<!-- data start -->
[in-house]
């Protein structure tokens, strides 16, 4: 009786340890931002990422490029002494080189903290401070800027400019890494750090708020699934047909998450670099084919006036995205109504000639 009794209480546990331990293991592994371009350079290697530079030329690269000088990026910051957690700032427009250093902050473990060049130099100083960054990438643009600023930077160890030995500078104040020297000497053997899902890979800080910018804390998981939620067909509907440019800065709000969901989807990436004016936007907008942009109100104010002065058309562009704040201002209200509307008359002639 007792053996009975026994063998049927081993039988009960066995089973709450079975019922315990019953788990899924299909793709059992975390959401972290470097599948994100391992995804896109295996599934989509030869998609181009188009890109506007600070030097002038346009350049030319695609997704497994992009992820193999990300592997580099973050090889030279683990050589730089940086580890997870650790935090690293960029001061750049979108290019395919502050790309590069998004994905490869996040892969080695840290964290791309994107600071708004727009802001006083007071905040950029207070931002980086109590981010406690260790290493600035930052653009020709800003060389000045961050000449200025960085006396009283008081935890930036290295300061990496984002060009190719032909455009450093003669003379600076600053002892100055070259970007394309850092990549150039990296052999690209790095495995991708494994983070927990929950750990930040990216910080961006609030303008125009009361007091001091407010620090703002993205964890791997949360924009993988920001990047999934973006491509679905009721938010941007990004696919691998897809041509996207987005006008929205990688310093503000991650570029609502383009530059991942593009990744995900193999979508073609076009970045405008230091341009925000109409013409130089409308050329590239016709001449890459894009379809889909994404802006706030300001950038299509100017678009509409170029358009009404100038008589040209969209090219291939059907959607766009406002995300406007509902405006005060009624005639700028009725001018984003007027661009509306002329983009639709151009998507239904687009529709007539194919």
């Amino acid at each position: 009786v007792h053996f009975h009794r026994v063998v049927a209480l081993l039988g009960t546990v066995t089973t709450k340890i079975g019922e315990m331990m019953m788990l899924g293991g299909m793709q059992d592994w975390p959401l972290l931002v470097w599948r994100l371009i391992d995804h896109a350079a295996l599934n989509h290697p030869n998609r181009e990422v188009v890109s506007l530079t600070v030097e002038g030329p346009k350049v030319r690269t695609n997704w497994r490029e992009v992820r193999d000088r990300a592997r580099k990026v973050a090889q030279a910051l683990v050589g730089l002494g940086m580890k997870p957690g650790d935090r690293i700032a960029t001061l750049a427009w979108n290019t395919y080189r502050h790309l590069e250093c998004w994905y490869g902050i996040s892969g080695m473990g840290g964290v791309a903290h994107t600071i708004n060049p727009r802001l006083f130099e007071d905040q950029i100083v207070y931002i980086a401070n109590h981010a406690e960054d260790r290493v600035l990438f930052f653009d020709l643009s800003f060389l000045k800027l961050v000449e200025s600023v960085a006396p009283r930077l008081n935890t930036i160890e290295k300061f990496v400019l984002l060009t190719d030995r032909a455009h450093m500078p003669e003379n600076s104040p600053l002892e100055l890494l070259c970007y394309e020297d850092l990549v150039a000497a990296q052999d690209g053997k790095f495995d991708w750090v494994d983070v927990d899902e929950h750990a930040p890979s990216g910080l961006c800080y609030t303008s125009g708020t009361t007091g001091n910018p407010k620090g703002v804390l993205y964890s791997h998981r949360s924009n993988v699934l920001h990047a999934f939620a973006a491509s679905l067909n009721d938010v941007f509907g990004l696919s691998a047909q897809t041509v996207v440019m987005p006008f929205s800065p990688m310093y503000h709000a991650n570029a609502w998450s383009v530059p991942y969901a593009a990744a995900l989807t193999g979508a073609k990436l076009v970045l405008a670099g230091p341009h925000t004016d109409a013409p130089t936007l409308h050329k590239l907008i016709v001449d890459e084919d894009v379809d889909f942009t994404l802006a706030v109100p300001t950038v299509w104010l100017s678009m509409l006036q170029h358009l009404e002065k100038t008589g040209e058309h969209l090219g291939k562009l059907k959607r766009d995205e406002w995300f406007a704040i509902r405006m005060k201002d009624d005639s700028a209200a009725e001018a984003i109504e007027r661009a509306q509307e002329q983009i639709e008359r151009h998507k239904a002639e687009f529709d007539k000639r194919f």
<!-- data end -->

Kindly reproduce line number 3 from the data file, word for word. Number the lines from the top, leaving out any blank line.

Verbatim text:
């Amino acid at each position: 009786v007792h053996f009975h009794r026994v063998v049927a209480l081993l039988g009960t546990v066995t089973t709450k340890i079975g019922e315990m331990m019953m788990l899924g293991g299909m793709q059992d592994w975390p959401l972290l931002v470097w599948r994100l371009i391992d995804h896109a350079a295996l599934n989509h290697p030869n998609r181009e990422v188009v890109s506007l530079t600070v030097e002038g030329p346009k350049v030319r690269t695609n997704w497994r490029e992009v992820r193999d000088r990300a592997r580099k990026v973050a090889q030279a910051l683990v050589g730089l002494g940086m580890k997870p957690g650790d935090r690293i700032a960029t001061l750049a427009w979108n290019t395919y080189r502050h790309l590069e250093c998004w994905y490869g902050i996040s892969g080695m473990g840290g964290v791309a903290h994107t600071i708004n060049p727009r802001l006083f130099e007071d905040q950029i100083v207070y931002i980086a401070n109590h981010a406690e960054d260790r290493v600035l990438f930052f653009d020709l643009s800003f060389l000045k800027l961050v000449e200025s600023v960085a006396p009283r930077l008081n935890t930036i160890e290295k300061f990496v400019l984002l060009t190719d030995r032909a455009h450093m500078p003669e003379n600076s104040p600053l002892e100055l890494l070259c970007y394309e020297d850092l990549v150039a000497a990296q052999d690209g053997k790095f495995d991708w750090v494994d983070v927990d899902e929950h750990a930040p890979s990216g910080l961006c800080y609030t303008s125009g708020t009361t007091g001091n910018p407010k620090g703002v804390l993205y964890s791997h998981r949360s924009n993988v699934l920001h990047a999934f939620a973006a491509s679905l067909n009721d938010v941007f509907g990004l696919s691998a047909q897809t041509v996207v440019m987005p006008f929205s800065p990688m310093y503000h709000a991650n570029a609502w998450s383009v530059p991942y969901a593009a990744a995900l989807t193999g979508a073609k990436l076009v970045l405008a670099g230091p341009h925000t004016d109409a013409p130089t936007l409308h050329k590239l907008i016709v001449d890459e084919d894009v379809d889909f942009t994404l802006a706030v109100p300001t950038v299509w104010l100017s678009m509409l006036q170029h358009l009404e002065k100038t008589g040209e058309h969209l090219g291939k562009l059907k959607r766009d995205e406002w995300f406007a704040i509902r405006m005060k201002d009624d005639s700028a209200a009725e001018a984003i109504e007027r661009a509306q509307e002329q983009i639709e008359r151009h998507k239904a002639e687009f529709d007539k000639r194919f």